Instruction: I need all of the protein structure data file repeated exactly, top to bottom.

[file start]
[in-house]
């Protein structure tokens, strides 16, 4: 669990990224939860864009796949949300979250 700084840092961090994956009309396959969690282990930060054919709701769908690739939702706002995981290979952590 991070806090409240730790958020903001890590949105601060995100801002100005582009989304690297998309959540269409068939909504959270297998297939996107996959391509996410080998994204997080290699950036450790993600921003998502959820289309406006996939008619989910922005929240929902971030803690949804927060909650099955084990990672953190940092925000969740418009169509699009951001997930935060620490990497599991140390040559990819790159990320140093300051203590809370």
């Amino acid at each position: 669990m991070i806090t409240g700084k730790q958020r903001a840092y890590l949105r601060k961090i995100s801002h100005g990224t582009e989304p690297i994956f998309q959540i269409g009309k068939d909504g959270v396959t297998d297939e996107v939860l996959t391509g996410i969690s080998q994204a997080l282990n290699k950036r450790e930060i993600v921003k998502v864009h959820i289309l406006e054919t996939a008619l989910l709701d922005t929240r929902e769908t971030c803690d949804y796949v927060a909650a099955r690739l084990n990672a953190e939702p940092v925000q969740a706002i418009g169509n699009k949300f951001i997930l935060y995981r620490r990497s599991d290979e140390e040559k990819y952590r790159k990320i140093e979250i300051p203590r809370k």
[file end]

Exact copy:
[in-house]
């Protein structure tokens, strides 16, 4: 669990990224939860864009796949949300979250 700084840092961090994956009309396959969690282990930060054919709701769908690739939702706002995981290979952590 991070806090409240730790958020903001890590949105601060995100801002100005582009989304690297998309959540269409068939909504959270297998297939996107996959391509996410080998994204997080290699950036450790993600921003998502959820289309406006996939008619989910922005929240929902971030803690949804927060909650099955084990990672953190940092925000969740418009169509699009951001997930935060620490990497599991140390040559990819790159990320140093300051203590809370």
């Amino acid at each position: 669990m991070i806090t409240g700084k730790q958020r903001a840092y890590l949105r601060k961090i995100s801002h100005g990224t582009e989304p690297i994956f998309q959540i269409g009309k068939d909504g959270v396959t297998d297939e996107v939860l996959t391509g996410i969690s080998q994204a997080l282990n290699k950036r450790e930060i993600v921003k998502v864009h959820i289309l406006e054919t996939a008619l989910l709701d922005t929240r929902e769908t971030c803690d949804y796949v927060a909650a099955r690739l084990n990672a953190e939702p940092v925000q969740a706002i418009g169509n699009k949300f951001i997930l935060y995981r620490r990497s599991d290979e140390e040559k990819y952590r790159k990320i140093e979250i300051p203590r809370k």